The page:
Kata is a Japanese term, translating literally to mean ‘form’. A series of movements are executed in order to memorise and perfect technique. While watching the Kodokan Seminars this week, there are noticeable differences between kata and competitive judo, such as the ability to use punches or even weapons.
The impressive Kodokan Seminar lasted for two days prior to the final two sessions including the anticipated examination on Sunday. Attendants of the camp have been spoilt with two Kodokan instructors MUKAI Mikihiro and NAGAI Taeko, travelling from Japan to train and assess for four full days, a chance many are envious of missing out on. EJU Expert, KATANISHI Hiroshi was also at hand, offering his golden advice.
The most commonly studied judo kata is nage-no-kata which was practiced this week, as well as ju-no-kata. The latter can in fact be practiced out with a dojo as there aren’t any technique completions, this type is translated to ‘forms of gentleness’.
NAGAI Taeko made her second trip to the Judo Festival, her first appearance a few years ago in Antalya and was pleasantly surprised with the location,
It’s very nice, the weather is fine because in Japan now it is rainy season so I am enjoying the bright sun and warmth. I think the standard here is good, they study very hard and this year it is better, I am very happy to practice with them. They are getting better, they have a strong interest and you can see the interest is growing.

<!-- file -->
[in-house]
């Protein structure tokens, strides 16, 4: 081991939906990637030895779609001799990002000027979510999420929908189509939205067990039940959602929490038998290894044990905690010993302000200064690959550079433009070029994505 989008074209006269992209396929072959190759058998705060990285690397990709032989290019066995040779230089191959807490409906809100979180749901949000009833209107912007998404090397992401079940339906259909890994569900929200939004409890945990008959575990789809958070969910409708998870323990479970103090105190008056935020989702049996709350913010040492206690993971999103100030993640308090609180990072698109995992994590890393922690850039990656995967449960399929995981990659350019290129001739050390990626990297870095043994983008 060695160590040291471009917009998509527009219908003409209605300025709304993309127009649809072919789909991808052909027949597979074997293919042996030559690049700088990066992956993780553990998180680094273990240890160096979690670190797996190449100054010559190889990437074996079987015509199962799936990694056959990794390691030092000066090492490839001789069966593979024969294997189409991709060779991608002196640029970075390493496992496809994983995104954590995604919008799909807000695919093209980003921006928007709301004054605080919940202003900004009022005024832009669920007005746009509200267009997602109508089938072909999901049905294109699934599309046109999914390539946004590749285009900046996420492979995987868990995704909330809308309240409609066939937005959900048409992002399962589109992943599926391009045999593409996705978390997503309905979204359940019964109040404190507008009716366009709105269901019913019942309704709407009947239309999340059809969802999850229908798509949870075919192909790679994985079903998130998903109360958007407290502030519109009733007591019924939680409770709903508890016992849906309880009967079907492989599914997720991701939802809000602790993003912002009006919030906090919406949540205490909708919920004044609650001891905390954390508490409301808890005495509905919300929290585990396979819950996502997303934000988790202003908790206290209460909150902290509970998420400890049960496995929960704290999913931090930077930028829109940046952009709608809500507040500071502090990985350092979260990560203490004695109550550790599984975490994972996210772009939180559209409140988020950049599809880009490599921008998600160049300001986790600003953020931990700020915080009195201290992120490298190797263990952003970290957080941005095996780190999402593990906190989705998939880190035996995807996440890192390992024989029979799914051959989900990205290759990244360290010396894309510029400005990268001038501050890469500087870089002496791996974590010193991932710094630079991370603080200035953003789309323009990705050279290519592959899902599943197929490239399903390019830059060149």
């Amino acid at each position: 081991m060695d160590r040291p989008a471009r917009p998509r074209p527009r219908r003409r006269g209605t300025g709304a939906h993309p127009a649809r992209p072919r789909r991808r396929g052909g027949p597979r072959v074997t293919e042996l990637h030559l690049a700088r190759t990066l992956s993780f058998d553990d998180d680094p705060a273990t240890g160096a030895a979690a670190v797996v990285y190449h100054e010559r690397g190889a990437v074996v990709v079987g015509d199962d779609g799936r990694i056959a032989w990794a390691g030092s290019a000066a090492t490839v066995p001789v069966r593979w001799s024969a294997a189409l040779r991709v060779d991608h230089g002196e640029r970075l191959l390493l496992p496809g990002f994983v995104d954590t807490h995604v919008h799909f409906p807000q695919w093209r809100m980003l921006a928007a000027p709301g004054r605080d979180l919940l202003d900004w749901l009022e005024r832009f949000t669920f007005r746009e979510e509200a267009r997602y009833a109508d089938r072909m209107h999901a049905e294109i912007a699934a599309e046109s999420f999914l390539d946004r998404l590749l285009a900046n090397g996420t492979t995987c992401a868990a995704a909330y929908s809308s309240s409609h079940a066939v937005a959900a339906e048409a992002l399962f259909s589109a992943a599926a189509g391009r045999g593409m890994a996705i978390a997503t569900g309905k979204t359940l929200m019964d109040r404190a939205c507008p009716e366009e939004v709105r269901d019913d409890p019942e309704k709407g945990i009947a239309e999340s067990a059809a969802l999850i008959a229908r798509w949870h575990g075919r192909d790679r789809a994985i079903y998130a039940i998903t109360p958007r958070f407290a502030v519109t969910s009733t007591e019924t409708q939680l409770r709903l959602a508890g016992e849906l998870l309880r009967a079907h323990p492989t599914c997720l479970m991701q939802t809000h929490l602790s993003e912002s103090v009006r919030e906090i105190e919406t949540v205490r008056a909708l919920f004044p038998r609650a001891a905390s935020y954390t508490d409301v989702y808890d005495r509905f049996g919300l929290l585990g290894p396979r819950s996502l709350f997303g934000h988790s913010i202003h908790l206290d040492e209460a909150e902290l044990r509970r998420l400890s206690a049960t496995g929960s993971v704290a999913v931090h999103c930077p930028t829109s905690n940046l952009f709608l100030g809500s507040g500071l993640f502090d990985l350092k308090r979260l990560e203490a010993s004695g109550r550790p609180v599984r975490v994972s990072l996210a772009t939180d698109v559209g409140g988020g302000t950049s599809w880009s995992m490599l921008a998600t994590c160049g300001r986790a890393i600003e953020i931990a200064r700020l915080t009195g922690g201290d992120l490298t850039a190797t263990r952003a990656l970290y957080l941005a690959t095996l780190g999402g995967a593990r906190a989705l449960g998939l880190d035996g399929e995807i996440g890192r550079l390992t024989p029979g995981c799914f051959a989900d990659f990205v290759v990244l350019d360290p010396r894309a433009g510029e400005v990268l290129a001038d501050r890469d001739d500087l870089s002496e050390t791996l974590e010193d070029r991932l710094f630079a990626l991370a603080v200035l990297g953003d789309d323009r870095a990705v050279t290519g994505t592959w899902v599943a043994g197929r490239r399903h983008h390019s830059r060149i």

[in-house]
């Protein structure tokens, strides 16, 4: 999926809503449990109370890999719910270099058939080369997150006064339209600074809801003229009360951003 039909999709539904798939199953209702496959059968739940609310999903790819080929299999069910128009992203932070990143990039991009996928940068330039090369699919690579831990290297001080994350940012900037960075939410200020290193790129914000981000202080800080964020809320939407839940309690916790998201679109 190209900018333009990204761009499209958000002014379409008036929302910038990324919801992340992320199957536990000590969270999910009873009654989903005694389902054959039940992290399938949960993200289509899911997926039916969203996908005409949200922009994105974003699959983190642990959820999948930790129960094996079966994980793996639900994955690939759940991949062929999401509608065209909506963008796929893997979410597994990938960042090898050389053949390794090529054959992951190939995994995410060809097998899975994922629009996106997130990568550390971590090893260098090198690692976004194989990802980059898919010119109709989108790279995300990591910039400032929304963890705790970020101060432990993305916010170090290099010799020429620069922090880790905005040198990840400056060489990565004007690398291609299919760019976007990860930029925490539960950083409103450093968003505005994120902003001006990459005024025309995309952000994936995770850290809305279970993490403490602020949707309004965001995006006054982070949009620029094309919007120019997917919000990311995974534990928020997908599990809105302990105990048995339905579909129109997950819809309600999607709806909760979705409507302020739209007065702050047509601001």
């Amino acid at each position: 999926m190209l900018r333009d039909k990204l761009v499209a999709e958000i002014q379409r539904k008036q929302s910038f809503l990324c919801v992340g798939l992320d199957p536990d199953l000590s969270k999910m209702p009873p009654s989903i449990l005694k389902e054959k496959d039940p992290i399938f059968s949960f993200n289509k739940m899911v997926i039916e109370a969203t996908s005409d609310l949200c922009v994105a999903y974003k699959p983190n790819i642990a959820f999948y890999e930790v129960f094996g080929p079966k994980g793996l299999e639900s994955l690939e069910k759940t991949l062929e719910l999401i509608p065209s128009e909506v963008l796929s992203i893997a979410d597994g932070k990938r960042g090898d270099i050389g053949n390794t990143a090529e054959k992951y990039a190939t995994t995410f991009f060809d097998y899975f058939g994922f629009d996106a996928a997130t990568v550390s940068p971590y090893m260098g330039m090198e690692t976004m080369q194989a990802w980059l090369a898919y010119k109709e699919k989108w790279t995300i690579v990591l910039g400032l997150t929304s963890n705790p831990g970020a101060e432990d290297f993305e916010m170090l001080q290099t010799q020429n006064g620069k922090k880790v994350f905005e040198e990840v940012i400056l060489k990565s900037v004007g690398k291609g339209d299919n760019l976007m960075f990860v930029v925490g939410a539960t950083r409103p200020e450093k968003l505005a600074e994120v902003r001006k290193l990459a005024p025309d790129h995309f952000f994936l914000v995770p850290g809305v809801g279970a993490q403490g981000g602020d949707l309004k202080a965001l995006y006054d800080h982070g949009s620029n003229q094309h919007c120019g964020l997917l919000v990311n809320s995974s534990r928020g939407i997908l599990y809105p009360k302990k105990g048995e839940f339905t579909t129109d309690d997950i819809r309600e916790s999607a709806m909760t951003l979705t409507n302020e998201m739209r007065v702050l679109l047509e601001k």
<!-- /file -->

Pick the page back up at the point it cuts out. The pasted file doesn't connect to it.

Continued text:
Ju-no-kata is not so easy to master so it takes a long long time and many hours, so these students need to put in a lot of work and keep practicing. When I started judo in the Kodokan almost 45 years ago my teacher encouraged me to practice harder, I like other kata but this one is my favourite, it is particularly difficult for me so I like the challenge.
Kata Commissioner Mr Raul CAMACHO PEREZ spoke with us regarding his experience here,
It is an exceptional opportunity, we have some of the best teachers here. To get this level of education, you usually must go to Japan, so to be able to be on this session in Europe and improve our Kata is very important.
Experienced pair, Maciej PUDLOWSKI and Anita KRAWCZYK from Poland have been practicing kata for nine years and four years respectively. PUDLOWSKI explains to us,
We haven’t been to the Festival before, it is our first time. We compete in our national championships and the last year we competed in both the European and World Championships.
Ju-no-kata is very new for us because we compete in nage-no-kata so we came here to increase our level, we have also learnt something new in the area we compete in.
Following the IYC Seminars, many of the coaches stayed to attend the Mondo Kodokan session. Researcher, Yves CARDOT gave a short presentation to discuss, ‘What is judo’? This session discussed the history of the sport and the life of KANO Jigoro, this was continued by expert, MUKAI Mikihiro. As the dojos are open, speaking to Festival attendents throughout the week made it clear that this seminar will be much busier this year with growing interesting, some highlighting the importance of education in judo as well as the physical aspects.
Author: Thea Cowen